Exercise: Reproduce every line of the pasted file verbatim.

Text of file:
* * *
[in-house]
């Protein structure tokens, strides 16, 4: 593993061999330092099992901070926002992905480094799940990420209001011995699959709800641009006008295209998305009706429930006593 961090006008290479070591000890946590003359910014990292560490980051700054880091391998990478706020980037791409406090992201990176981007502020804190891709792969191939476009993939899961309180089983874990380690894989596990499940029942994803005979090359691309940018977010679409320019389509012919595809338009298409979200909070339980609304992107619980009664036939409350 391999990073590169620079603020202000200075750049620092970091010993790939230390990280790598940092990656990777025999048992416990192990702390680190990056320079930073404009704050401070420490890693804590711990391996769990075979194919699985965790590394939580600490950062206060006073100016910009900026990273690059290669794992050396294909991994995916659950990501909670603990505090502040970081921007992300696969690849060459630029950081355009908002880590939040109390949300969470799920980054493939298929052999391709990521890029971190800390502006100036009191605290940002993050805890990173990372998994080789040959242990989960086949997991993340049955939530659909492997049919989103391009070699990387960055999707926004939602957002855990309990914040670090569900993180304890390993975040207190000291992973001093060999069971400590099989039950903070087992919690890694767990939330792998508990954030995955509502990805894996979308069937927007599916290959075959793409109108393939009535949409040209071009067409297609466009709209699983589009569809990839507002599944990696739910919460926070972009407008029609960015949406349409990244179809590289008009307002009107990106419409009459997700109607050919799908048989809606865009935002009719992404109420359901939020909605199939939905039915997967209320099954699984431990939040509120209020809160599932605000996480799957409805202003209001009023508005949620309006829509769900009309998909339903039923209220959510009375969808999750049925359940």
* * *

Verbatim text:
[in-house]
């Protein structure tokens, strides 16, 4: 593993061999330092099992901070926002992905480094799940990420209001011995699959709800641009006008295209998305009706429930006593 961090006008290479070591000890946590003359910014990292560490980051700054880091391998990478706020980037791409406090992201990176981007502020804190891709792969191939476009993939899961309180089983874990380690894989596990499940029942994803005979090359691309940018977010679409320019389509012919595809338009298409979200909070339980609304992107619980009664036939409350 391999990073590169620079603020202000200075750049620092970091010993790939230390990280790598940092990656990777025999048992416990192990702390680190990056320079930073404009704050401070420490890693804590711990391996769990075979194919699985965790590394939580600490950062206060006073100016910009900026990273690059290669794992050396294909991994995916659950990501909670603990505090502040970081921007992300696969690849060459630029950081355009908002880590939040109390949300969470799920980054493939298929052999391709990521890029971190800390502006100036009191605290940002993050805890990173990372998994080789040959242990989960086949997991993340049955939530659909492997049919989103391009070699990387960055999707926004939602957002855990309990914040670090569900993180304890390993975040207190000291992973001093060999069971400590099989039950903070087992919690890694767990939330792998508990954030995955509502990805894996979308069937927007599916290959075959793409109108393939009535949409040209071009067409297609466009709209699983589009569809990839507002599944990696739910919460926070972009407008029609960015949406349409990244179809590289008009307002009107990106419409009459997700109607050919799908048989809606865009935002009719992404109420359901939020909605199939939905039915997967209320099954699984431990939040509120209020809160599932605000996480799957409805202003209001009023508005949620309006829509769900009309998909339903039923209220959510009375969808999750049925359940």